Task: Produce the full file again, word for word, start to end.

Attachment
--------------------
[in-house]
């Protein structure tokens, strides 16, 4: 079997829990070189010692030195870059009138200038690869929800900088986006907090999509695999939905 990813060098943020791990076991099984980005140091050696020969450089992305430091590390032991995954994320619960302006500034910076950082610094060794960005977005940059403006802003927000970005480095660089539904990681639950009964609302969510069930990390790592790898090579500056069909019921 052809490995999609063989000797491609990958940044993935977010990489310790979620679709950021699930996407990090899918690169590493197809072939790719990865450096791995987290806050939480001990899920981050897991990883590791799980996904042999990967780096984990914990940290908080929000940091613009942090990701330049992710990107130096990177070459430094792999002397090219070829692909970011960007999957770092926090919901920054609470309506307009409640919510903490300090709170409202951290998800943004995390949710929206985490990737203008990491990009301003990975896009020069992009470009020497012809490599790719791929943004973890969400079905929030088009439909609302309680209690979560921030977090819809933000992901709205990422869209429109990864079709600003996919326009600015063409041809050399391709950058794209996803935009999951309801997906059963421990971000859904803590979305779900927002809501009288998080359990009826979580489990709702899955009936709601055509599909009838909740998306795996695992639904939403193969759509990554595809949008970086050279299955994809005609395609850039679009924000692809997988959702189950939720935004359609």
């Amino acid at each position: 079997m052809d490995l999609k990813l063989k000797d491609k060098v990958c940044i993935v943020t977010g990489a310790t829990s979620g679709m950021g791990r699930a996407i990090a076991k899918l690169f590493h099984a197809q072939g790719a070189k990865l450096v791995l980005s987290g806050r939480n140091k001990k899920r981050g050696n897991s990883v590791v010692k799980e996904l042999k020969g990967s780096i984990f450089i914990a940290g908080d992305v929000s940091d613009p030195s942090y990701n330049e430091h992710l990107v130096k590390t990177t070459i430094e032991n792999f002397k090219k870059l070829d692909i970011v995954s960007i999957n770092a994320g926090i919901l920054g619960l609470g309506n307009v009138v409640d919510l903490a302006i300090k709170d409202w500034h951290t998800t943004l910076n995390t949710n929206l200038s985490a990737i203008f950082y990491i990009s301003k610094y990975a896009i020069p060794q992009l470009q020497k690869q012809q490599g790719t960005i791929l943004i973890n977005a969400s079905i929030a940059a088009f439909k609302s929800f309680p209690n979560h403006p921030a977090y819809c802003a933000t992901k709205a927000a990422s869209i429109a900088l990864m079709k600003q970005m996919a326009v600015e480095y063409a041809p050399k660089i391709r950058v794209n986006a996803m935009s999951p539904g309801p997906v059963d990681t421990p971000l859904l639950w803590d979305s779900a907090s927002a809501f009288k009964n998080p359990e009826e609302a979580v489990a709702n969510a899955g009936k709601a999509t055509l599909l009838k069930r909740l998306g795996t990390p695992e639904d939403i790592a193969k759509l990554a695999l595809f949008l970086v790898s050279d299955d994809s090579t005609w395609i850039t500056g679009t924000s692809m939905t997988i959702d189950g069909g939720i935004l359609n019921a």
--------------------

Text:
[in-house]
């Protein structure tokens, strides 16, 4: 079997829990070189010692030195870059009138200038690869929800900088986006907090999509695999939905 990813060098943020791990076991099984980005140091050696020969450089992305430091590390032991995954994320619960302006500034910076950082610094060794960005977005940059403006802003927000970005480095660089539904990681639950009964609302969510069930990390790592790898090579500056069909019921 052809490995999609063989000797491609990958940044993935977010990489310790979620679709950021699930996407990090899918690169590493197809072939790719990865450096791995987290806050939480001990899920981050897991990883590791799980996904042999990967780096984990914990940290908080929000940091613009942090990701330049992710990107130096990177070459430094792999002397090219070829692909970011960007999957770092926090919901920054609470309506307009409640919510903490300090709170409202951290998800943004995390949710929206985490990737203008990491990009301003990975896009020069992009470009020497012809490599790719791929943004973890969400079905929030088009439909609302309680209690979560921030977090819809933000992901709205990422869209429109990864079709600003996919326009600015063409041809050399391709950058794209996803935009999951309801997906059963421990971000859904803590979305779900927002809501009288998080359990009826979580489990709702899955009936709601055509599909009838909740998306795996695992639904939403193969759509990554595809949008970086050279299955994809005609395609850039679009924000692809997988959702189950939720935004359609």
């Amino acid at each position: 079997m052809d490995l999609k990813l063989k000797d491609k060098v990958c940044i993935v943020t977010g990489a310790t829990s979620g679709m950021g791990r699930a996407i990090a076991k899918l690169f590493h099984a197809q072939g790719a070189k990865l450096v791995l980005s987290g806050r939480n140091k001990k899920r981050g050696n897991s990883v590791v010692k799980e996904l042999k020969g990967s780096i984990f450089i914990a940290g908080d992305v929000s940091d613009p030195s942090y990701n330049e430091h992710l990107v130096k590390t990177t070459i430094e032991n792999f002397k090219k870059l070829d692909i970011v995954s960007i999957n770092a994320g926090i919901l920054g619960l609470g309506n307009v009138v409640d919510l903490a302006i300090k709170d409202w500034h951290t998800t943004l910076n995390t949710n929206l200038s985490a990737i203008f950082y990491i990009s301003k610094y990975a896009i020069p060794q992009l470009q020497k690869q012809q490599g790719t960005i791929l943004i973890n977005a969400s079905i929030a940059a088009f439909k609302s929800f309680p209690n979560h403006p921030a977090y819809c802003a933000t992901k709205a927000a990422s869209i429109a900088l990864m079709k600003q970005m996919a326009v600015e480095y063409a041809p050399k660089i391709r950058v794209n986006a996803m935009s999951p539904g309801p997906v059963d990681t421990p971000l859904l639950w803590d979305s779900a907090s927002a809501f009288k009964n998080p359990e009826e609302a979580v489990a709702n969510a899955g009936k709601a999509t055509l599909l009838k069930r909740l998306g795996t990390p695992e639904d939403i790592a193969k759509l990554a695999l595809f949008l970086v790898s050279d299955d994809s090579t005609w395609i850039t500056g679009t924000s692809m939905t997988i959702d189950g069909g939720i935004l359609n019921a």